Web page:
The score for “Gone Girl” marks the third collaboration between filmmaker David Fincher and Nine Inch Nails principals Trent Reznor and Atticus Ross, and by this point you might worry that their work together would come across tired or belabored. These are, after all, three men whose professional lives have been defined by the perceived ghoulishness of their work and that could potentially add up to a kind of one-note repetitiveness. How many times can something be described as “dark and creepy,” after all? But what makes the Fincher/Ross/Reznor relationship so surprising is that each time these men collaborate, they are able to produce something new, exhilarating and wholly unlike the music that came before. “The Social Network” was awash in buzzy synths, while “The Girl with the Dragon Tattoo” was snowy and foreboding. With “Gone Girl,” Fincher’s hugely successful adaptation of Gillian Flynn‘s best-selling novel, Reznor and Ross were reportedly directed to emulate the soothing sounds that are played in spas, and you can easily pick that up, especially during the movie’s gooier flashback sequences. But like all things related to this trio, any moment of calm quickly gives way to something much more malevolent. The fact that both halves of the movie’s musical identity are so compelling is a tribute to the inexhaustible creative alchemy that comes from their collaboration. Here’s to ten more Fincher/Reznor/Ross projects in the future.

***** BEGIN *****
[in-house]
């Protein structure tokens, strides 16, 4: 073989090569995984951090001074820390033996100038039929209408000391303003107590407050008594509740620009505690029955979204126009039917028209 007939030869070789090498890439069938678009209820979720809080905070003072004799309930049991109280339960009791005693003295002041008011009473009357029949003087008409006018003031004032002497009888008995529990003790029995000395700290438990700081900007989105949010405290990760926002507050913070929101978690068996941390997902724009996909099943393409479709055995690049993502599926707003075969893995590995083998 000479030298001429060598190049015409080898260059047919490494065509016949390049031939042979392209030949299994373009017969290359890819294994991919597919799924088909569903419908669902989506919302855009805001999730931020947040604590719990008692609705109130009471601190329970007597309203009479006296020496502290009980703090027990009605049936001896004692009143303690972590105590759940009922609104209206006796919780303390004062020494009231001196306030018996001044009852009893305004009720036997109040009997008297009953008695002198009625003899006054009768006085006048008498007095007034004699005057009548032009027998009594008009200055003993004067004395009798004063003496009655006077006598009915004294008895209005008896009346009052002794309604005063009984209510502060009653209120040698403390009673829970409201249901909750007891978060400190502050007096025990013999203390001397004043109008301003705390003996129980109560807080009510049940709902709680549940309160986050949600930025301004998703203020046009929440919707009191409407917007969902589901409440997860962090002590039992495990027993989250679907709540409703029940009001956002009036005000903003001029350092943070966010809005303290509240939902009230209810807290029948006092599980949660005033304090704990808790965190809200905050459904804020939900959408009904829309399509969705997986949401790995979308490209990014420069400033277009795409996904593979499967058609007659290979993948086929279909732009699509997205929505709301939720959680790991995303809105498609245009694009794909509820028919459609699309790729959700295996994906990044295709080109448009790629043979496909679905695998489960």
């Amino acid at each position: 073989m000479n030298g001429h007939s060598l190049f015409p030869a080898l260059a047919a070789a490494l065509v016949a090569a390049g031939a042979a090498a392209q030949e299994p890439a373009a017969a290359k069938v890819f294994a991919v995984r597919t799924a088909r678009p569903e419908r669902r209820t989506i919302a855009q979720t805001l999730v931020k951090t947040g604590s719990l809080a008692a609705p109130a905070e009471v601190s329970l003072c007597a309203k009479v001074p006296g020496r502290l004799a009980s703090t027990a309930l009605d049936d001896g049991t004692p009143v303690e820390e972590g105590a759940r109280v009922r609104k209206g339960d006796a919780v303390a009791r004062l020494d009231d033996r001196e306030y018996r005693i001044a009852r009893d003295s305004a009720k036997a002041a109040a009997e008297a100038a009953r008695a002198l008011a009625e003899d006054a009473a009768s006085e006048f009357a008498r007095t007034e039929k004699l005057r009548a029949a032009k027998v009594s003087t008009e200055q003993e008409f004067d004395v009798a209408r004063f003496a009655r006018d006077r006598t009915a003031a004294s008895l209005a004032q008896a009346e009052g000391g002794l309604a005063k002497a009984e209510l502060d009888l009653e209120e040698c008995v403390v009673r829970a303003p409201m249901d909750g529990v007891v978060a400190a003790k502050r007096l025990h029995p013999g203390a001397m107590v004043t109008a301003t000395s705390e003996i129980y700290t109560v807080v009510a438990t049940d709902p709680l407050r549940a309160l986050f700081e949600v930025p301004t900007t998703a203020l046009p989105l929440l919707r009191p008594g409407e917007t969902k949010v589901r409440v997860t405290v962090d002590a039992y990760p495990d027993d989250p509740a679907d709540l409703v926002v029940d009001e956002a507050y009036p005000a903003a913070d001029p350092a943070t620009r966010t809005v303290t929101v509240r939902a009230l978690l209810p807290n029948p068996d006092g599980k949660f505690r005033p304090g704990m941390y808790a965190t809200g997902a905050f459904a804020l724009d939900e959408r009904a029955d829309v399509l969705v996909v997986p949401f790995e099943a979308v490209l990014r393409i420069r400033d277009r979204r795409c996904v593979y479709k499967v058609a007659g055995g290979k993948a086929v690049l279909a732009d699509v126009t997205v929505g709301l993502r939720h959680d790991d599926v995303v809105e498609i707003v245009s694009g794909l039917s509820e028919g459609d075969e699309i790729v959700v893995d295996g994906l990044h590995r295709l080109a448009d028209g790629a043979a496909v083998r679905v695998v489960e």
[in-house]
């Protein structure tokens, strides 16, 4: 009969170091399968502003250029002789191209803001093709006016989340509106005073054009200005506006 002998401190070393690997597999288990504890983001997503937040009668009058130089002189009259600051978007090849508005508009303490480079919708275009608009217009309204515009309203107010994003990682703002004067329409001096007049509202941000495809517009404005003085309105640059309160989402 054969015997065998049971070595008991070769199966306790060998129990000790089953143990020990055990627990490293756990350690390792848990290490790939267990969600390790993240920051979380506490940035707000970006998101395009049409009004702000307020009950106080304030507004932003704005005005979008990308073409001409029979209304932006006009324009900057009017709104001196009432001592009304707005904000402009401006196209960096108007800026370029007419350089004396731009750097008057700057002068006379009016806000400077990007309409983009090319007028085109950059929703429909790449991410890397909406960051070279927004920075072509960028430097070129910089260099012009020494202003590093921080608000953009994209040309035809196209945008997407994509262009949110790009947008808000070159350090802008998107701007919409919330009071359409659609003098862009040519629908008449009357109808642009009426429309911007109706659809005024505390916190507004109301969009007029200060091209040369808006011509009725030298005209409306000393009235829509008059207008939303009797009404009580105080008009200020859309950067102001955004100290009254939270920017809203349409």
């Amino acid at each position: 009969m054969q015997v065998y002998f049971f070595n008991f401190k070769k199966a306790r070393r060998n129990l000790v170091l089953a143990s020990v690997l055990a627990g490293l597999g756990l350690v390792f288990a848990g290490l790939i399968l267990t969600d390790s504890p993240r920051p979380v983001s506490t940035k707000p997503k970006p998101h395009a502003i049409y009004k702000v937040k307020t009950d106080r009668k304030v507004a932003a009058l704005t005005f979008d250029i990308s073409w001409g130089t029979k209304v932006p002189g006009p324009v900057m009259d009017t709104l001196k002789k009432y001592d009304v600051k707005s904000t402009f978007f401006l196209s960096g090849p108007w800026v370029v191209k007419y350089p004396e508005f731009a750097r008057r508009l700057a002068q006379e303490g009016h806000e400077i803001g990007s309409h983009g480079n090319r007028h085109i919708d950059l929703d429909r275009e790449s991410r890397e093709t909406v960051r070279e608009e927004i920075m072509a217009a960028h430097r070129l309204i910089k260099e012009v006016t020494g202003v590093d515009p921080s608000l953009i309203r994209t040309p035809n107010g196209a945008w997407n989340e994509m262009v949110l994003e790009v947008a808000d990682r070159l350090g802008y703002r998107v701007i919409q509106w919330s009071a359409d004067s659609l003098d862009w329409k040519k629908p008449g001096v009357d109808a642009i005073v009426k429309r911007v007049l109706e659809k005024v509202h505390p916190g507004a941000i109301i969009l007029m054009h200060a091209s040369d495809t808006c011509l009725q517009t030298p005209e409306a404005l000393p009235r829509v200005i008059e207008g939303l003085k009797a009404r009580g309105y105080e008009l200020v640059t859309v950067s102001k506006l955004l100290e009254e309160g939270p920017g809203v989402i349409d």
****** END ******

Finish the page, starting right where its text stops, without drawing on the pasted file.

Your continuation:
Dev Hynes – “Palo Alto”
Anyone who has listened to indie pop over the past few years knows that Devonte Hynes is some kind of musical genius. He’s produced undeniably catchy songs for Solange Knowles and Sky Ferriera that have a provocative way of getting lodged in your head (and never, ever leaving), while maintaining a strong solo career, highlighted by last year’s brilliant Cupid Deluxe album. Hynes’ music has a gauzy, swoony quality, not unlike the sensation of first falling in love. So it makes sense that Gia Coppola would enlist Hynes to provide the dreamy, off kilter score to “Palo Alto” (plus a handful of new songs), which delicately charts the emotional lives of the group of teenagers that the film follows. Swimming in ocean-sized analogue synths, big 80s drums, dreamy vocal accompaniments and rat-a-tat percussion, the score, like the film, is a sort of sonic descendant of the kind of music that Gia’ aunt Sofia has been using in her movies. And again ike the film in general, it feels like Gia’s got the knack for it in a way that Auntie Sofia hasn’t in her last couple of films. The result is a uniquely listenable score where arch hipness and grand sincerity peaceably meet in the middle, one that should be soundtracking early a.m. suburban teen hookups for a long time to come.
Dustin O’Halloran – “Breathe In”